The Cove Ron Rash
Published: April 10, 2012
Genre: Historical Fiction
Source: TLC Book Tours
I’ve tried several times, without success, to summarize this book in a way which would capture the essence of the plot without giving anything away. Since this is apparently beyond my writing skills, I’m just going to borrow the summary from Amazon.com:
Deep in the rugged Appalachians of North Carolina lies the cove, a dark, forbidding place where spirits and fetches wander, and even the light fears to travel. Or so the townsfolk of Mars Hill believe–just as they know that Laurel Shelton, the lonely young woman who lives within its shadows, is a witch. Alone except for her brother, Hank, newly returned from the trenches of France, she aches for her life to begin.
Then it happens–a stranger appears, carrying nothing but a beautiful silver flute and a note explaining that his name is Walter, he is mute, and is bound for New York. Laurel finds him in the woods, nearly stung to death by yellow jackets, and nurses him back to health. As the days pass, Walter slips easily into life in the cove and into Laurel's heart, bringing her the only real happiness she has ever known.
But Walter harbors a secret that could destroy everything–and danger is closer than they know. Though the war in Europe is near its end, patriotic fervor flourishes thanks to the likes of Chauncey Feith, an ambitious young army recruiter who stokes fear and outrage throughout the county. In a time of uncertainty, when fear and ignorance reign, Laurel and Walter will discover that love may not be enough to protect them.
The first thing I have to say is that this is one of the best-written works of fiction I have read in a very long time. I can’t remember the last time I read a book when I didn’t have a single gripe about the actual writing.
Pacing is something that has become an issue for me. Many of the books I’ve read lately seem unable to keep up the pace of a book. If you don’t know what I mean about pacing, then read The Cove. It is the best book I have ever read in that regard. Every scene, action and character are essential and every word builds the story.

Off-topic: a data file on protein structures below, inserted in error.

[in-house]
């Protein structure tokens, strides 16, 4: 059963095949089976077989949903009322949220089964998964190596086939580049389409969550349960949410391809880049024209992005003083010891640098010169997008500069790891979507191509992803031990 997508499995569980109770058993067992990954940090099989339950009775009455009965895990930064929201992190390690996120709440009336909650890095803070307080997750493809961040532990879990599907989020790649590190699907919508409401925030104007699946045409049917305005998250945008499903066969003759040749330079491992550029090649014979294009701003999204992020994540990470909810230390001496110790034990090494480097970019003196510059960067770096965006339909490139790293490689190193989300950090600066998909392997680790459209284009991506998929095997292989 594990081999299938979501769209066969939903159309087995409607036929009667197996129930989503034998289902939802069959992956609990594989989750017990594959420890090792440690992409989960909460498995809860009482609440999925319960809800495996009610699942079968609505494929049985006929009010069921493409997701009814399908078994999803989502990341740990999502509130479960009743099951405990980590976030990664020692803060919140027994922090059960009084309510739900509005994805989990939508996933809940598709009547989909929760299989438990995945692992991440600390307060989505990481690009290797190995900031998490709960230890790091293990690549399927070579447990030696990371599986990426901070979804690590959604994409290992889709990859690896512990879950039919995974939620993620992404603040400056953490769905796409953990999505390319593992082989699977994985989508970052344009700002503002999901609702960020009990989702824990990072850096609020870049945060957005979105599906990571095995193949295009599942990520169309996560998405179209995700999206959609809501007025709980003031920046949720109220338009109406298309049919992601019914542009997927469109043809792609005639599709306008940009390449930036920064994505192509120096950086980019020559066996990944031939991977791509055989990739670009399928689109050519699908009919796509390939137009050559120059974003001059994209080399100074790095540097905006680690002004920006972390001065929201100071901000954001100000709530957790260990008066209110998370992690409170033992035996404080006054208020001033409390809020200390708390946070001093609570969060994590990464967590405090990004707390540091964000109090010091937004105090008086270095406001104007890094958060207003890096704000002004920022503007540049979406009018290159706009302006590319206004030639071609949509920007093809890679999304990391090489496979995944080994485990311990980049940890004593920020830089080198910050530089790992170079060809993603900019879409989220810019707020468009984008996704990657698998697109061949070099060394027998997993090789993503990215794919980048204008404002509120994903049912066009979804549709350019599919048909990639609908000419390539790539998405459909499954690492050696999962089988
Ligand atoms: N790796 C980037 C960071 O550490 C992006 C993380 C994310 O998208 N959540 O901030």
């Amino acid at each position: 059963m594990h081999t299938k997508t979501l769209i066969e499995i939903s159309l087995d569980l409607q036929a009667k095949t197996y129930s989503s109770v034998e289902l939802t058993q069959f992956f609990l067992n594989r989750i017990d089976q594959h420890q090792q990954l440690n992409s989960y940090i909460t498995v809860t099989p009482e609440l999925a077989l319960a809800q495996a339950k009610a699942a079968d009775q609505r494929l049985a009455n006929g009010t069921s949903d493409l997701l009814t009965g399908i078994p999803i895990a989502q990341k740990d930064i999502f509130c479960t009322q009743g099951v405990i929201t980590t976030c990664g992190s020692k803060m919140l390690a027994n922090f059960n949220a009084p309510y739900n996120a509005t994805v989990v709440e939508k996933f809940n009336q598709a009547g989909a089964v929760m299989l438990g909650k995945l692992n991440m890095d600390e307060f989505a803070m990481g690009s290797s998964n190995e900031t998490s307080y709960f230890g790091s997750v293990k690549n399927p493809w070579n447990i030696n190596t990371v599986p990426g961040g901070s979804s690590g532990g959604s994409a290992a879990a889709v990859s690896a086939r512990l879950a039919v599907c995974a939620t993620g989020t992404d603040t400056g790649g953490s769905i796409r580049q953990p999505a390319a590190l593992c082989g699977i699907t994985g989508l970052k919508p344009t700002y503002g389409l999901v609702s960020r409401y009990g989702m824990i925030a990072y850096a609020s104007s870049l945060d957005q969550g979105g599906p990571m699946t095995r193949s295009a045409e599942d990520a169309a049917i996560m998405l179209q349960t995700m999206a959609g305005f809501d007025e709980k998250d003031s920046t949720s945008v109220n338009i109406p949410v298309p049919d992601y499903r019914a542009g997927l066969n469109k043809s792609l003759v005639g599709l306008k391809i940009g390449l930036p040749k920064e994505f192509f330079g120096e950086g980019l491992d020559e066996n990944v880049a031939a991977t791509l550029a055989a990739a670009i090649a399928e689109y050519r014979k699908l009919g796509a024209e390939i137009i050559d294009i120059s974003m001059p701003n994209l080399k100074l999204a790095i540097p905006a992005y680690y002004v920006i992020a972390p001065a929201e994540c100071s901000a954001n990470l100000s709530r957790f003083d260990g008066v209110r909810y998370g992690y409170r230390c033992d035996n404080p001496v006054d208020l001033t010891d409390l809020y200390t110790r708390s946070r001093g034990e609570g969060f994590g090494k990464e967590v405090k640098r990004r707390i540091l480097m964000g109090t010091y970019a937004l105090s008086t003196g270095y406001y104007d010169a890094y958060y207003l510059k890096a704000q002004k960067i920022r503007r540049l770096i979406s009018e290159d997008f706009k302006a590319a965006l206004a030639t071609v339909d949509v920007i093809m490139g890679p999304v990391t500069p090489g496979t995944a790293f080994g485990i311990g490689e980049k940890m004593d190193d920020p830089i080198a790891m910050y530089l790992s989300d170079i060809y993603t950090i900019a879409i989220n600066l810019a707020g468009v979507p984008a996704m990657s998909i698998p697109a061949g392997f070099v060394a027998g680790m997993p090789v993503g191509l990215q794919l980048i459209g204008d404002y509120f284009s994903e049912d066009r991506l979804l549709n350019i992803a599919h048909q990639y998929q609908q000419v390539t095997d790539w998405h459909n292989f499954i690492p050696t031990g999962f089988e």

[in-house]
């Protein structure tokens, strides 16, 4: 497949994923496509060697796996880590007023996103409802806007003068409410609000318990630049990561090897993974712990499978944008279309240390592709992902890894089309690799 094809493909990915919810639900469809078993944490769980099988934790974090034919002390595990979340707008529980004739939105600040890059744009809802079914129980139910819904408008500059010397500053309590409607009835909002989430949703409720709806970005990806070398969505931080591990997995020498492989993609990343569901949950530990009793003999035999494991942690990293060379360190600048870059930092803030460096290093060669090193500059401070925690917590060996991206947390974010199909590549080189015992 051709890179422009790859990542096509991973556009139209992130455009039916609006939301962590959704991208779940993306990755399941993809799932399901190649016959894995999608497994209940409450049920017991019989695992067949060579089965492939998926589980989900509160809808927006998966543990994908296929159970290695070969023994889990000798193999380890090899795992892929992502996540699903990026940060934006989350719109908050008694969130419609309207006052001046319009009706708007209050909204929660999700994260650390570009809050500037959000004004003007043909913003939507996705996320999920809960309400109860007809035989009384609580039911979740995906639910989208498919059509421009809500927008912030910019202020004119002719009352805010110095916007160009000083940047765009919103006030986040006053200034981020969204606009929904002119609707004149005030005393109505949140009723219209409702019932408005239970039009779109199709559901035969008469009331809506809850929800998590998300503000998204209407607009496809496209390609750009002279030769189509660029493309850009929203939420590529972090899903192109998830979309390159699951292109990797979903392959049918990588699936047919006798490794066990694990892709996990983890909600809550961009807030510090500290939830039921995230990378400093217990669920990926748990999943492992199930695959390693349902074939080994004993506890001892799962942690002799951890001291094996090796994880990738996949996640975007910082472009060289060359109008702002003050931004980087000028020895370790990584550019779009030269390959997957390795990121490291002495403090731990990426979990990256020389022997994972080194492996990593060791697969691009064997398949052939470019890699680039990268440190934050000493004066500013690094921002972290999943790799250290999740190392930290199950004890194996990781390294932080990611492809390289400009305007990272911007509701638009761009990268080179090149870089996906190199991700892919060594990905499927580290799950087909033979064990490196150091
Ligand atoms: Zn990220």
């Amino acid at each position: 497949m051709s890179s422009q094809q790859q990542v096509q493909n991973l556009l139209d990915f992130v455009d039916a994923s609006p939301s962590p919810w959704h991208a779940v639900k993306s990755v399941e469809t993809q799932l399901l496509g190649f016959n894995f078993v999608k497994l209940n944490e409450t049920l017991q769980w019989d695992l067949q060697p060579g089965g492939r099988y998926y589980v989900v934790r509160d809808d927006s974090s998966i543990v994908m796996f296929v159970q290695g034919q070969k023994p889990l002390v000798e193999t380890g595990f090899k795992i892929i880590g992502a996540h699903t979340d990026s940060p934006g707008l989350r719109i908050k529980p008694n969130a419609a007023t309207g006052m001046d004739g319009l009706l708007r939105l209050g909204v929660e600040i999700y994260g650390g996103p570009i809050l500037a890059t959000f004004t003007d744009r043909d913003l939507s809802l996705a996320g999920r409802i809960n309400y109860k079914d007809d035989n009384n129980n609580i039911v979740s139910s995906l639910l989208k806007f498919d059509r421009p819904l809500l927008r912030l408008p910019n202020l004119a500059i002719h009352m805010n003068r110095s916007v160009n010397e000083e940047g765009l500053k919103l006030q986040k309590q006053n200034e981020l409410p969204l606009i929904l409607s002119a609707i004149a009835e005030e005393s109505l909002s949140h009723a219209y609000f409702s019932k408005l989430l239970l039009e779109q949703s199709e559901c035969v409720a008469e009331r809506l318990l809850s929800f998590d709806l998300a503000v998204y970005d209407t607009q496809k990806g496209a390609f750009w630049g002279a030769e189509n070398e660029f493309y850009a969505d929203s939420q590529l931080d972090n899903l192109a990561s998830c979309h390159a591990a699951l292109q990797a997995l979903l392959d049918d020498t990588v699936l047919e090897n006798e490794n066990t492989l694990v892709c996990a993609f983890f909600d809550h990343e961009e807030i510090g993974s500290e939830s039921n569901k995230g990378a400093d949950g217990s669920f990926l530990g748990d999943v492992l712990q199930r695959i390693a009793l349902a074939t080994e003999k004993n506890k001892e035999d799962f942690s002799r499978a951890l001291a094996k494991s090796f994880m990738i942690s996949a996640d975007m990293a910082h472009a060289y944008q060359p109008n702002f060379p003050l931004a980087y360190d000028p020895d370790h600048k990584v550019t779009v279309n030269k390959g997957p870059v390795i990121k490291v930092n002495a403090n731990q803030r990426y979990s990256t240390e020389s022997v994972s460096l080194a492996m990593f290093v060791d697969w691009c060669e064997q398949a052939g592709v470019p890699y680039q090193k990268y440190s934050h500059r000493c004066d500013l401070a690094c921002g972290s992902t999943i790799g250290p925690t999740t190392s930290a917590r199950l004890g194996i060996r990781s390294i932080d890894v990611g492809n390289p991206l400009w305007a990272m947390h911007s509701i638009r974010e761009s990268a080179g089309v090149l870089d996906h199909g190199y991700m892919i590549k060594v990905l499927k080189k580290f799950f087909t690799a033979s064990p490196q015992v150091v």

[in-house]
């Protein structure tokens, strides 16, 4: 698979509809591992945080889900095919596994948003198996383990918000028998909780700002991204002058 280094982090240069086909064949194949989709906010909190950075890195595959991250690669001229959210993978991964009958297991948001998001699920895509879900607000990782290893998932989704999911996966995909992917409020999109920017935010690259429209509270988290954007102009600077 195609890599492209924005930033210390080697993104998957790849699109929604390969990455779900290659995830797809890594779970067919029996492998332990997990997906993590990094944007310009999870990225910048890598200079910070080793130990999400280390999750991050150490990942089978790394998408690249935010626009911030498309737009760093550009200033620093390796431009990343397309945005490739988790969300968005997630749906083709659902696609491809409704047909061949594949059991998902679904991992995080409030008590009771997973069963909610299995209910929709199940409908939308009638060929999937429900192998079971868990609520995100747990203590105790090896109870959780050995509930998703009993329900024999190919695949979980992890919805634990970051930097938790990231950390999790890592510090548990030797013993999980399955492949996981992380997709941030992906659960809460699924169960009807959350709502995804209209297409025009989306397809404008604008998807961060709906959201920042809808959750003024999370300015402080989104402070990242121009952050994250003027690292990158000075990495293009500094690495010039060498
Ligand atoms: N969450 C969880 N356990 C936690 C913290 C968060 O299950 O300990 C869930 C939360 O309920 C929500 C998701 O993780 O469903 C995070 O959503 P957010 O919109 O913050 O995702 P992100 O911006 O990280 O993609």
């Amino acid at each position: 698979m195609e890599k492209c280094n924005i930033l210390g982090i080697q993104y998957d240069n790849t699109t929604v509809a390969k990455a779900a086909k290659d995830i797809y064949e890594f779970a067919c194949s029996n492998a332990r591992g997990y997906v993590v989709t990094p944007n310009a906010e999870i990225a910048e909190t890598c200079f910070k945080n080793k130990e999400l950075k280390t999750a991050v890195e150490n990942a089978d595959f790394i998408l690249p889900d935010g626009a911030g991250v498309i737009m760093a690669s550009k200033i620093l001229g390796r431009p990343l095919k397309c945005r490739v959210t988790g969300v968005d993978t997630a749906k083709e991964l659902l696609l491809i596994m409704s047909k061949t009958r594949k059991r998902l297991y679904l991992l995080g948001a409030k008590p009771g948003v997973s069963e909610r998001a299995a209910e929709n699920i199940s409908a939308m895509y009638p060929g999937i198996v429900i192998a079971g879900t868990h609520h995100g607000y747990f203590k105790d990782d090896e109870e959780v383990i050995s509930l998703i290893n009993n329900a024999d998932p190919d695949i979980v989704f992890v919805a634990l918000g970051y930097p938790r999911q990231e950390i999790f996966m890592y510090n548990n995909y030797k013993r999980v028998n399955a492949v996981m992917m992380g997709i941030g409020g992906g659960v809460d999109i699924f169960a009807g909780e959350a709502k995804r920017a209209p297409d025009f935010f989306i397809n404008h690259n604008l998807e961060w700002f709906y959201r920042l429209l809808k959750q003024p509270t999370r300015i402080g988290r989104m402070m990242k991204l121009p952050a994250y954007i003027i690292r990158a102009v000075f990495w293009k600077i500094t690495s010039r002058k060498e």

And Rash’s language is captivating. He writes in the dialect fluently and poetically. There were times that I had to stop and think about what exactly was being said, but that was due to my lack of familiarity with the language of the area and not with Rash’s writing.
The main characters—Laurel, Hank and Walter—were all expertly written. Laurel’s loneliness is heartbreaking and Hank’s love for his sister is shown through his actions, not through words. While the revelations about Walter were not shocking, Rash built up to them in such a way as to maximize their impact.
It would have been very easy for Rash to take the easy way out on this book and make this into a simple love story. Instead, he carries the plot out to the very last page in a very satisfying, abeit heart-breaking, end.
If you’d like to read other reviews, please visit one of the other blogs on the tour listed below (links go to the blog homepage, not the specific review):
Monday, April 9th: Peeking Between the Pages
Wednesday, April 11th: “That’s Swell!”
Thursday, April 12th: The Whimsical Cottage
Monday, April 16th: Just Joanna
Tuesday, April 17th: Picky Girl
Wednesday, April 18th: Cerebral Girl in a Redneck World
Thursday, April 19th: A Musing Reviews
Monday, April 23rd: Life In Review
Tuesday, April 24th: Lit and life
Wednesday, April 25th: Brandi Reads
Thursday, April 26th: West Metro Mommy
Monday, April 30th: The Road to Here
Tuesday, May 1st: The Mookse and the Gripes
Thursday, May 3rd: Bookfoolery and Babble
Monday, May 7th: Tina’s Book Reviews
Tuesday, May 15th: Life Fire
Tuesday, May 22nd: Layers of Thought
This review is part of a blog tour by TLC Book Tours. I received a copy of the book to read and review. I received no other compensation for this review and all opinions are mine, and mine alone.
Affiliate Link: Purchase this book from Amazon.